Two years ago, I made the difficult decision to take a break from pursuing my college career. This came as a huge surprise to my friends and family, and myself as well, given that I’d finished seven semesters of school, and outside of a few outlier courses, had been widely successful.
For the past two years since leaving school, I’ve found myself continuously wondering when I would return to college to finish my degree–if at all. Now that I have a full-time job and financial responsibilities to consider, the idea of returning to a traditional college setting is daunting at best.
I have come to realize that the traditional college experience might not be the best option for someone with time constraints and an already hectic personal life, and like so many students before me, I decided to look into the possibility of completing a degree online.
The popularity of online learning has increased greatly over the past decade, and now millions of students express a preference for online learning. For adult learners, distance education is particularly attractive, due to the flexible nature of the online platform.
While online learning works for many students returning from a hiatus after school, it’s certainly not a desirable option for every student. But online degree programs can work for every student who puts forth an effort to research the institution, examine how courses will work in their daily life, and plan ahead for the financial aspects of returning to college.
How will courses fit into my daily life?
One of the primary concerns of adult learners is balancing an already busy family and work life with the additional responsibilities of online school. The flexibility inherent in the online learning platform makes it an attractive alternative to the rigidity of traditional college campuses.
Still, for those who have never taken an online course, learning in an online environment can be quite the adjustment, and preparations are necessary in order to avoid online learning mistakes.
Realistically, for students to be successful, it’s important that they possess many qualities like maturity, self-discipline, organization, and excellent communication and time management skills. It’s also important that students recognize that online courses are not easier than face-to-face courses, and many agree that courses delivered in an online format are more challenging.
“I’m not gonna tell anyone that it was easy. It was definitely hard. It takes a lot of discipline and sacrifice,” notes former Northeastern University student, Michelle Tolin, who graduated from the school’s online degree program in 2012. “I had to get my family on board, knowing that coming home and flipping on the TV wasn’t going to be an option after work.”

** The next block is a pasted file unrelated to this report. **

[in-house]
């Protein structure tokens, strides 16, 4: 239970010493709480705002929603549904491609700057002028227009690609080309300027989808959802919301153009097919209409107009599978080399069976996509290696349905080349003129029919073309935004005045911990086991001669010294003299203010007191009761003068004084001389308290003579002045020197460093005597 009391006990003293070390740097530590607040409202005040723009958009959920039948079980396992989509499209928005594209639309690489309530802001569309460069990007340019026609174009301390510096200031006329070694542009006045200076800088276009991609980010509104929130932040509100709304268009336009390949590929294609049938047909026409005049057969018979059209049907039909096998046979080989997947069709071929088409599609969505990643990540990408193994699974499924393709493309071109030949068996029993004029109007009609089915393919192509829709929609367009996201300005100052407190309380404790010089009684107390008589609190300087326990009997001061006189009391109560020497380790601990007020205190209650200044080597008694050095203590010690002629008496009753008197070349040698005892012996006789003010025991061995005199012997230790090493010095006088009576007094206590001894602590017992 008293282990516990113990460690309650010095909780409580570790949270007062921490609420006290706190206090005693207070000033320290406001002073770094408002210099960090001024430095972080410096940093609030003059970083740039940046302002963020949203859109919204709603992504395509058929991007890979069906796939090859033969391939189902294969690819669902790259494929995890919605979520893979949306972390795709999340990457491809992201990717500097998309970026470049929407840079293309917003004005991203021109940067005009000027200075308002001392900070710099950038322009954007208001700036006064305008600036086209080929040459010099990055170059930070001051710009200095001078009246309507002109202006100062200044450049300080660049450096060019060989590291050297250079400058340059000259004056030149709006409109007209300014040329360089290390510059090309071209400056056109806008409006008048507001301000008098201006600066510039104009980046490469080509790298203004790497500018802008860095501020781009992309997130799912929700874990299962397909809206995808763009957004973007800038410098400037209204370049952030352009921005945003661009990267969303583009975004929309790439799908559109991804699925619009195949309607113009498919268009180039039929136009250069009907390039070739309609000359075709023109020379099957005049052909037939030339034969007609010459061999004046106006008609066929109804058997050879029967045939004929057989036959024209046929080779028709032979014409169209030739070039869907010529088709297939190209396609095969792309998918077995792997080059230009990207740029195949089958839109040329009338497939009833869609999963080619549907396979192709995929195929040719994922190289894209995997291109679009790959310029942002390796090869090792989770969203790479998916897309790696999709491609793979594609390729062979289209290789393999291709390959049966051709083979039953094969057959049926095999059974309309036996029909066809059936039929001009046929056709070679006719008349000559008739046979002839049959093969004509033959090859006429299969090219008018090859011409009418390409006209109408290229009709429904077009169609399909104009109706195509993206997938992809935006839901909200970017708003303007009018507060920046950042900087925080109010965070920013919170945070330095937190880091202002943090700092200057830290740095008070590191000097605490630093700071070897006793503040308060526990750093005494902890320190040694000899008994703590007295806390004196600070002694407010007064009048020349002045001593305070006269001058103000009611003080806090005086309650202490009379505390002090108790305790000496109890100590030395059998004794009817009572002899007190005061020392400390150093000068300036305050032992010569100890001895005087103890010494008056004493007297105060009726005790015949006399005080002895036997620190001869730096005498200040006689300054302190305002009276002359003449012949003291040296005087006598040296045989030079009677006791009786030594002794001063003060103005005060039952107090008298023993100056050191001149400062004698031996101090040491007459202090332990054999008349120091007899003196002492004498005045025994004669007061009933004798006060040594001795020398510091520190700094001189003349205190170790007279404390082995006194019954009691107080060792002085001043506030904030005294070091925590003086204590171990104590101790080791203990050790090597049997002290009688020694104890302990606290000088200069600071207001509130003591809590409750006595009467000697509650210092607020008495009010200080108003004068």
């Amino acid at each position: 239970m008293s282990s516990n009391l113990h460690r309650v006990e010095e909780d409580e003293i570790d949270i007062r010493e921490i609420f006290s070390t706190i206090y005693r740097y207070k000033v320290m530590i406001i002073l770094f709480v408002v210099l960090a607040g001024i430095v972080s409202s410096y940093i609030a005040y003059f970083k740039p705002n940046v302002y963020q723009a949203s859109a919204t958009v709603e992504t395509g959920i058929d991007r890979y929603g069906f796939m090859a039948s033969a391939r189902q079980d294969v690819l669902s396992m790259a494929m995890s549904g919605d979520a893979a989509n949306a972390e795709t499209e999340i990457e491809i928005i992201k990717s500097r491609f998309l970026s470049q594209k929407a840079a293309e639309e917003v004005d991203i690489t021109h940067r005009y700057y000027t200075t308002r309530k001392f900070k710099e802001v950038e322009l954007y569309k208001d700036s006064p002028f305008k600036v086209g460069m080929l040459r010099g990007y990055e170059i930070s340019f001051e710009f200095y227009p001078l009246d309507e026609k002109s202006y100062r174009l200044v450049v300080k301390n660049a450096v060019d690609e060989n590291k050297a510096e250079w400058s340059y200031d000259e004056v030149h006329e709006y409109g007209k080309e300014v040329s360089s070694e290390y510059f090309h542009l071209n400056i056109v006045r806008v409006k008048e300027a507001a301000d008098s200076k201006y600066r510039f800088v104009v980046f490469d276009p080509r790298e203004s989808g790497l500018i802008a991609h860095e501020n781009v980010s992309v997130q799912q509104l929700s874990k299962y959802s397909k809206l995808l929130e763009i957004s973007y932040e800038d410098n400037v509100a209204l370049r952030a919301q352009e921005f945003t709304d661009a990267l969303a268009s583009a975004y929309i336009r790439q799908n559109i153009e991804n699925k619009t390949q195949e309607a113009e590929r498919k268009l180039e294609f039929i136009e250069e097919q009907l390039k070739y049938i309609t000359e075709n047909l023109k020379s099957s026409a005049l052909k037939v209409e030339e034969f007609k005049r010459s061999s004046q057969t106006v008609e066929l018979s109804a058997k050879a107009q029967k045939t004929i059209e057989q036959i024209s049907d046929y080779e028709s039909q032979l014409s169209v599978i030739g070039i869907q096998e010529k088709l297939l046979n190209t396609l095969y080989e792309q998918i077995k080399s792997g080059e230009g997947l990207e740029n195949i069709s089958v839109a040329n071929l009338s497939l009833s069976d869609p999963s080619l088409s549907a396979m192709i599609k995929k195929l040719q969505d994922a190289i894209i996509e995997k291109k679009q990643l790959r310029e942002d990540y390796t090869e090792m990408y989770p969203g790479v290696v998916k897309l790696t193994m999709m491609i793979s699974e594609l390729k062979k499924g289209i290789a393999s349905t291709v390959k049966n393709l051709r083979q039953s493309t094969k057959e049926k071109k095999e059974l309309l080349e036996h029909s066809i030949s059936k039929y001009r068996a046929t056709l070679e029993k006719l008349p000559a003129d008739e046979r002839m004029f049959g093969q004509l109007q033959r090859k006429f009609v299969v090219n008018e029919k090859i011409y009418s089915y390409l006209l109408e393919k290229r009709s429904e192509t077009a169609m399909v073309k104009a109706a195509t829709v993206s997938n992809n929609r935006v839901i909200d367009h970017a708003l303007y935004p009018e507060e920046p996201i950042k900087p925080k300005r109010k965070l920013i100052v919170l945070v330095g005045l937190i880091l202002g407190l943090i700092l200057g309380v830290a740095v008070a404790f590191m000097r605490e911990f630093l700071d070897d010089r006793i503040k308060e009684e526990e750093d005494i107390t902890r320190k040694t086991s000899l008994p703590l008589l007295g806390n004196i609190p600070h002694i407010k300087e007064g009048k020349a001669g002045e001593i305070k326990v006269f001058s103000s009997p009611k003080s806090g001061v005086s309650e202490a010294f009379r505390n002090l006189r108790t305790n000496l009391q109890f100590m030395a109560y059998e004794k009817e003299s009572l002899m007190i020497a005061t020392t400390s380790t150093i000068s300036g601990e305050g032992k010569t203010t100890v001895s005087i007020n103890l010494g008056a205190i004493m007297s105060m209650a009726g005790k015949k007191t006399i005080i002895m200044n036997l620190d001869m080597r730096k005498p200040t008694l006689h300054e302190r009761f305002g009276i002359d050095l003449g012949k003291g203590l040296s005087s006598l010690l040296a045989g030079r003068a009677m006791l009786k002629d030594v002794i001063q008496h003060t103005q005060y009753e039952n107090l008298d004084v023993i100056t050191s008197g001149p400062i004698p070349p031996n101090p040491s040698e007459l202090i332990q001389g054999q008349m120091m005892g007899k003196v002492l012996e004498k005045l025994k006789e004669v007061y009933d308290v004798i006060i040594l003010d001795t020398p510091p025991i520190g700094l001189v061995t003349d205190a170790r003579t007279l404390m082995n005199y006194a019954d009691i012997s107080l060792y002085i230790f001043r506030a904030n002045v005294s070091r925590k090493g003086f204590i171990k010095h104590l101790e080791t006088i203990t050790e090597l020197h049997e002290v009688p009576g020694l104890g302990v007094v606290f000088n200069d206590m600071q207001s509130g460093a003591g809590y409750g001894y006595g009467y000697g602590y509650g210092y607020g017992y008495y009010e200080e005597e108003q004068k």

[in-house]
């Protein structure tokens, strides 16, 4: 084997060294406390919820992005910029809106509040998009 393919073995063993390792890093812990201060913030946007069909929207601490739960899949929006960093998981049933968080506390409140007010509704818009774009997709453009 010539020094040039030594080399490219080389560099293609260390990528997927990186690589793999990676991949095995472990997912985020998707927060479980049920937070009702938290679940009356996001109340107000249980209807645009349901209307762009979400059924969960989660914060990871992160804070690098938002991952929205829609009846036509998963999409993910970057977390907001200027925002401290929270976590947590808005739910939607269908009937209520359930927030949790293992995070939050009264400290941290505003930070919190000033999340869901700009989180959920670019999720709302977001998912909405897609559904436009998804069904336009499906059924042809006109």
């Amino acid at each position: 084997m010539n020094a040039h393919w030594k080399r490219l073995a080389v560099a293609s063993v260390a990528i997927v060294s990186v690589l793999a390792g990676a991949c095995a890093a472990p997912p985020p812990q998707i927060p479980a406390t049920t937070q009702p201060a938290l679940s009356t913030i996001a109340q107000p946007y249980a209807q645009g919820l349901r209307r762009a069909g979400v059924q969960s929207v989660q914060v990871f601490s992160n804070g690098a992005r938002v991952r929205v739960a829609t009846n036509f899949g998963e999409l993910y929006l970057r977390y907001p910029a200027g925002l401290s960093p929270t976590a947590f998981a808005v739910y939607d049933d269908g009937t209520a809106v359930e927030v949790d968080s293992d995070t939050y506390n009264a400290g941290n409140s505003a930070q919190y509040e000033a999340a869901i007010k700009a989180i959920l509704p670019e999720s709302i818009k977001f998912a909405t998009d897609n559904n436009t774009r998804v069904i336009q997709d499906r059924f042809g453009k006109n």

While the flexibility in online courses attracts a large number of students, those who are most used to juggling multiple responsibilities, and understand that active participation is a key ingredient to success in online learning will get the most out of their online courses.
How will I be able to afford tuition?
Money is a huge consideration for adult learners, especially those with family or career obligations. Having already obtained a significant amount of debt from my first go at college, I wasn’t particularly interested in seeing that number grow larger.
Students who are primarily concerned with paying for tuition, traditional means of paying for college, like government grants and the FAFSA are always an option, but there are a number of alternatives available to help adults pay for college that is worth exploring.
For those who will be applying experience learned in online courses to help increase your performance at their current position, many students are able to convince their employers to cover the cost of their continued education.
For others, looking into universities that have existing partnerships with franchises might be a valuable route. As an example, Arizona State University recently partnered with Starbucks, offering eligible employees 100 percent tuition coverage. Similar partnerships exist to varying degrees at companies like McDonald’s, Pepsi, and Target.
Will future employers value my online degree?
Just under a decade ago, employers, students, and professors viewed online learning skeptically. The rise of non-accredited for-profit institutions left many with a bad taste in their mouth. However, perceptions have changed in recent years as accredited universities began offering their own courses, which were taught by the same high-quality faculty that also taught on campus.
In fact, it could be said that some employers consider online education an advantage when selecting applicants. Completing and excelling in a degree online means that you’re able to juggle multiple responsibilities, can communicate effectively over email and discussion forum, and can adapt to an increasingly technologically oriented workplace.
So long as your university of choice is accredited, has an established school reputation, and the alumni are satisfied with the experience they gained in the program, it’s likely that future employers won’t blink an eye if your resume mentions an online degree.
The decision to return to school as an adult learner is daunting. For many, myself included, the idea of adding class time and homework into an already bursting work/life balance is overwhelming. While I certainly need to do more research before making the decision myself, it’s promising that technology has progressed enough to make distance learning an option for busy adults.
As a person who has been out of the higher education sphere for quite some time, returning to school no longer seems like it is out of reach, but instead will require different preparations.